You can control that however. Let me undo this with a Command+Z or Ctrl+Z on Window and I'm going to double-click on the Eyedropper tool. That opens the Eyedropper Options dialog box, and now we can turn off the parts that we don't want it to choose. I don't care about Stroke, Fill, Paragraph or Object Settings. I only want it to be pulling the Character Settings right now. So I'll click OK and now I'm going to click on some text down here, this Environment word, and it sucked up some formatting and it looks the same, but now it's only grabbed that character formatting.
So when I drag over this word it only changes that one word. In this case, it'll also change the leading. Leading is a character attribute which we'll talk about in a later chapter. Now the Eyedropper tool doesn't just work for text, it works for objects too. For example, I'm going to choose the Selection tool and I'll pan up here and select this graphic and I'm going to change the graphic a little bit. Why don't I give it a purple frame? Let's make it a little bit thicker and we'll change its formatting to this left slant hash.
There we go! Kind of an interesting effect applied around the border of that image, and I'd like to take that same formatting and apply it to these other three images on the page. Once again there's two ways to use the Eyedropper tool. I could select all three of these objects, then choose the Eyedropper tool, and then click on the edge of this object. I have to click on the edge of the object because I'm trying to pull up the formatting of the frame, not the image inside the frame. I'll come up here and click on the edge, and nothing happens.
Why does nothing happen? Well, remember I changed the Eyedropper Options a moment ago. I better go back and change them to pick up the object formatting. Double-click on the Eyedropper, turn on all of those other settings. I don't care about the Text Settings, but I might as well turn them on here and now one more time I click on the edge of the frame and all of that formatting that I applied to the stroke is applied to all of these other objects as well. So that's one way I can use the Eyedropper tool. Let me undo that, Command+Z or Ctrl+Z.The other way is to not select any of those objects.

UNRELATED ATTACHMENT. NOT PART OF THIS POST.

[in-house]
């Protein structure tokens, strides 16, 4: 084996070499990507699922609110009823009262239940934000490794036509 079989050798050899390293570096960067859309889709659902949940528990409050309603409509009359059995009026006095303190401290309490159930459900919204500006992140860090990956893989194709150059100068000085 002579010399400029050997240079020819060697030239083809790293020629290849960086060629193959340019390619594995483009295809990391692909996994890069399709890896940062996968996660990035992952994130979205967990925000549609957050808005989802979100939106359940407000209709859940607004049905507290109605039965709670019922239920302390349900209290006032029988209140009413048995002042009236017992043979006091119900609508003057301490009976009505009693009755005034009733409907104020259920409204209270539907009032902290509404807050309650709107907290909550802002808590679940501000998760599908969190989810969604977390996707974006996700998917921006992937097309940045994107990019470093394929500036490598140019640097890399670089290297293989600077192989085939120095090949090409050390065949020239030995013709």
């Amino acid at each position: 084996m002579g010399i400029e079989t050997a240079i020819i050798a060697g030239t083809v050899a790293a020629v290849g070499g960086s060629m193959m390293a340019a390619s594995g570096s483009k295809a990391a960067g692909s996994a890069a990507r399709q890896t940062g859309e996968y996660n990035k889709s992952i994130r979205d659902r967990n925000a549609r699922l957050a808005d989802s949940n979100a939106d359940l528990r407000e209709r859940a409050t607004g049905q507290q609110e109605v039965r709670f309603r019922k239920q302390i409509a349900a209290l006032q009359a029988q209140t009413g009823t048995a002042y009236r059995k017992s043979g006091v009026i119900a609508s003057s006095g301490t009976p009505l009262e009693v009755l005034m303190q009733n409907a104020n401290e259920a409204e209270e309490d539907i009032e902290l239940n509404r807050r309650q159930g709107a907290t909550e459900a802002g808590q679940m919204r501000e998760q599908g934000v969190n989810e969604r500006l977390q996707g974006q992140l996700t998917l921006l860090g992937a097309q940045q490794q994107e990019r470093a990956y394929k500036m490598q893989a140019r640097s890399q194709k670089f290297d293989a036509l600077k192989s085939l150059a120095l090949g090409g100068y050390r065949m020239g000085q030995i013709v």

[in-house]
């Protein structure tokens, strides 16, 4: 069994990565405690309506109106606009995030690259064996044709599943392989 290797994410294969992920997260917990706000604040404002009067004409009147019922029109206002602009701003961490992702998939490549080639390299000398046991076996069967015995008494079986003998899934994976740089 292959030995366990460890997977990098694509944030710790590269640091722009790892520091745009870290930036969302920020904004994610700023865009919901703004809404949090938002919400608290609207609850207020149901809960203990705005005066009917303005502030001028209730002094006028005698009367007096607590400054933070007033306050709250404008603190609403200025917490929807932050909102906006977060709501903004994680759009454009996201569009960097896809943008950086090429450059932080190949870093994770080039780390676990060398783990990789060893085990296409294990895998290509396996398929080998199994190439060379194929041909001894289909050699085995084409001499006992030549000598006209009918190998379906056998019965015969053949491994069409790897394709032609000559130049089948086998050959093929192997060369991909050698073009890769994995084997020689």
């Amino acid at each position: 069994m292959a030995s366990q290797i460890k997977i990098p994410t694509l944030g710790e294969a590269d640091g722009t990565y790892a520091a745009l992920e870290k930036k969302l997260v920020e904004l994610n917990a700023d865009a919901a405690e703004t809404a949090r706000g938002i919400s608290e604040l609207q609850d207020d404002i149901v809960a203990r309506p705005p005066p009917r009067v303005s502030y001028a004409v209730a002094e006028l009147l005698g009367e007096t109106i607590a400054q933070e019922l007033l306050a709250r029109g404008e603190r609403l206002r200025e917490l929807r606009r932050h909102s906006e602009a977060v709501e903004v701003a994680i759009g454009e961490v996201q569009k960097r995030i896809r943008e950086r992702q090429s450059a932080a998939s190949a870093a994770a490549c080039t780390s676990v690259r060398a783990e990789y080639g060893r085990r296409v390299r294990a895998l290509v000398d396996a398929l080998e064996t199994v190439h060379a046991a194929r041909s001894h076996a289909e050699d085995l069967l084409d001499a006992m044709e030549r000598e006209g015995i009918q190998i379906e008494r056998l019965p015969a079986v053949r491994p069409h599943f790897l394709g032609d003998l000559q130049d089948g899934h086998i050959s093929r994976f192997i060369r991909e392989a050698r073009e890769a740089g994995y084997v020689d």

I just press Command+Shift+A or Ctrl+Shift+A to deselect everything, and now I'm going to reselect the formatting from this object by holding down the Option or the Alt key, which turns it into the empty Eyedropper. I'll click on the edge of the frame, which fills it up, and now I can start applying that formatting wherever I want to. I'll click on the edge of this one and it applies it. I'll click it on this one and it applies it. You get the idea. I can now go to any frame in my document and apply that same formatting. The Eyedropper tool is great for the quick formatting pickup from here to there.
But honestly, if you need it to apply a lot of formatting throughout a document, Styles are a much better way to go. As I said I'll explore those in a later chapter. But there's one other way to apply formatting quickly throughout your whole document, the Fine Change dialog box and that's where we're headed next.